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Why ageism is such a hard ‘ism’ to fight

22 minutes


Nancy Pachana

The University of Queensland

Episode Notes

Feeling old? good news: you’re trending. Globally, there are now more people over the age of 65 than five and under. By 2050, there’ll be more over 65s than under 21s. But in Australia, where 1 in 10 Australian companies will not hire people over 50, ageism is rife.  So what’s the cost of excluding older people, and what are some solutions to our ageist society?


00:02 – ALLIRA:

To me, elders are our knowledge keepers. They are the cultural authority. They teach, uphold and keep our culture strong.

00:11 – GINGER:

That’s the Allira Davis youth manager for the Uluru Youth Dialogue. As a proud Cobble Cobble woman revering her elders is ingrained in her culture.

00:21 – ALLIRA:

You know, you respect your elders, you don’t talk back to them, which is also some form of our kinship system. You know, my auntie is my mom…[there are] father figures, my first cousins and little brothers, and so on. So it’s a lot of respect within our culture, which makes up Aboriginal culture.


Allira also grew out within a gerontocracy,


We live in a community governed by our own people, you know, they have the power and the authority and our stories, dance laws, you know, it’s all passed down through our elders, and from their elders, you know. I think we need to respect that and uphold them and hold them high up on a pedestal. We wouldn’t discriminate or hold against something our elders. We have a cultural critical and a cultural lore, to respect them and listen to them. So I think that’s the definitely the difference between mainstream society and us.

01:15 – GINGER:

I think this is an idea that rings true for most people. But in western cultures, this admiration of our elders is rarely given more than lip service. I’m not saying you don’t care for your elderly parents, or grandparents just as lovingly as Allira cares for hers. But structurally, western societies aren’t set up to learn from elders or be guided by them. In fact, we don’t really seem to want the benefits of their lived experience.


There have been a lot of studies that have shown that whether it’s face to face, or you’re just looking at a resume or an application for something, the minute that somebody sees that someone’s an older person, then a set of stereotypes or assumptions come into play. Can this person really do the job? They’re not really flexible. I don’t think they understand computers, you know. And so it’s this bringing up of stereotypes in the individual reactions with older people. And this is really bad, because it’s discouraging. And then over time, if you’re just fed these messages, some of those messages become internalised.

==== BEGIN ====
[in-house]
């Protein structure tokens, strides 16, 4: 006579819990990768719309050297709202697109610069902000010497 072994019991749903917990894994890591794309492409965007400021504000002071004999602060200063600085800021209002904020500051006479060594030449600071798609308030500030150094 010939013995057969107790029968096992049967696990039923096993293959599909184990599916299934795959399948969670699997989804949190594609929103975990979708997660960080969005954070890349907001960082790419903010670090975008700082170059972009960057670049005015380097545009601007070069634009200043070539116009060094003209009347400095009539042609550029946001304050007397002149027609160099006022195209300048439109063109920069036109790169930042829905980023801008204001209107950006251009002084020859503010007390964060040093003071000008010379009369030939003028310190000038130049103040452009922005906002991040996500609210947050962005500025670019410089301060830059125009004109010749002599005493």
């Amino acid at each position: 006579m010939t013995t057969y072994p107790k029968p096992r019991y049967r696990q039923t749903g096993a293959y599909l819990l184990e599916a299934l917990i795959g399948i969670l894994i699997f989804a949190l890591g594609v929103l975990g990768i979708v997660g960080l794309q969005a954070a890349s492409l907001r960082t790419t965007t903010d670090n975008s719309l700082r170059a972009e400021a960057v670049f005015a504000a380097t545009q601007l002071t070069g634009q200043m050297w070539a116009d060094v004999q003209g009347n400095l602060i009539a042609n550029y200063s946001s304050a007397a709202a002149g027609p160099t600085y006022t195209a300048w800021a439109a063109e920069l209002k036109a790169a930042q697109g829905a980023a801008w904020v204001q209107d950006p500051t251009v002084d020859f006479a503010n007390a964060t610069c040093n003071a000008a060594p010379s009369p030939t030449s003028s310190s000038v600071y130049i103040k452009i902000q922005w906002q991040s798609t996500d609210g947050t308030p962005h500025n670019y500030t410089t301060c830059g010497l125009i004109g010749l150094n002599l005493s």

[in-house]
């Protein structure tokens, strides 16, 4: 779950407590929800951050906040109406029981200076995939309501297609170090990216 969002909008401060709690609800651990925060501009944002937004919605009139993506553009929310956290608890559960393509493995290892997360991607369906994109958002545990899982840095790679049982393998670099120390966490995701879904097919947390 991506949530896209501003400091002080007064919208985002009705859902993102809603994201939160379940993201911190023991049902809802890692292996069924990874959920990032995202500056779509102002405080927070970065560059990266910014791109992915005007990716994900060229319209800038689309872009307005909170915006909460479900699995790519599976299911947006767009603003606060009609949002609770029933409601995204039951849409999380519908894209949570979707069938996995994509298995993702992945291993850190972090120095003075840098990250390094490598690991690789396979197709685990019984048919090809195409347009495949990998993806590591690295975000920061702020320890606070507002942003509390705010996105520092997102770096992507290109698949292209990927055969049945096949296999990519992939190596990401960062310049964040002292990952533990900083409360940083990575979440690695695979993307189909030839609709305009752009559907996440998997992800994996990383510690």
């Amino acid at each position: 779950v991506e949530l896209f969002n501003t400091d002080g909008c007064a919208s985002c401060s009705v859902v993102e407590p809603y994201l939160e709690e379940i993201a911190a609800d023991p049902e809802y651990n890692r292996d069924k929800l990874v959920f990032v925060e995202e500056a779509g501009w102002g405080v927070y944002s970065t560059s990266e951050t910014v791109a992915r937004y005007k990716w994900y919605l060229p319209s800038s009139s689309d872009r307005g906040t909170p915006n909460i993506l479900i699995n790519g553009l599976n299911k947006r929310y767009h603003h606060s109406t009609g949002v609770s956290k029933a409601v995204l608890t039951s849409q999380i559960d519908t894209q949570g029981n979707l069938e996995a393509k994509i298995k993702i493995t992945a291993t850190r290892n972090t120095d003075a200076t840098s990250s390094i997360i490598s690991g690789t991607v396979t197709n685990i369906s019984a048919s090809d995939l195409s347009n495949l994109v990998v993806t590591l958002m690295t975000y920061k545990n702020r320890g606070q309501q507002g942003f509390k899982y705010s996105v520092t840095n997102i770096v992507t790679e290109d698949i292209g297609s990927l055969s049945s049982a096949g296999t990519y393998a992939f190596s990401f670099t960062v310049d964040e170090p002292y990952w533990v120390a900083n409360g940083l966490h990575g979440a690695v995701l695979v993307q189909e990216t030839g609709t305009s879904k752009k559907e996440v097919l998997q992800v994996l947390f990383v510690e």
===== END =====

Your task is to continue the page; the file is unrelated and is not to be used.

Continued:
02:24 – GINGER

That’s Nancy Pachana. She’s co-director of the University of Queensland’s Ageing Mind Initiative, and also a Fellow of the Academy of the Social Sciences in Australia. She’s concerned that in Australia, and all over the world, really, ageism prevents older people from accessing employment and also educational opportunities. And as the worldwide population ages, the cost of excluding older people is going to be felt by all of us.


The technical definition of aging is five years older than me? I am 56. Usually 65 is considered old, older. So in the world we are already at the point where globally, there are more people over the age of 65 than five and under. And by 2050, there’s going to be more people over 65 than 21 and under. So this is a demographic landscape that is not a blip on the graph. It is something that’s ongoing that we’re going to have to come to grips with.

03:32 – GINGER

This is Seriously Social. I’m Ginger Gorman. Did you know that 2021 to 2030 is the United Nations decade of healthy aging? Today we’ll look at how ageism impacts aspects of healthy aging for individuals, communities and economies. And we’ll check out some of the initiatives aimed at breaking down ageist barriers.

04:12 – GINGER

Let’s start with employment. Many older adults want to stay in the workforce much longer than Australian employers seem willing to welcome them. I find this totally outrageous, but a staggering one in 10 Australian companies will not hire people over 50.


Despite there being so many older adults in the world, our attitudes are really not keeping up with changing demographics. They’re not keeping up with the roles that older adults want to play in society. I would still say we live in an ageist world.

04:49 – GINGER

Nancy, you’re actually bringing to mind something that an older friend of mine said to me and she’s a very great writer, she’s got a very accomplished career, but she said to me in terms of going out in public, she remembers the day that she became invisible.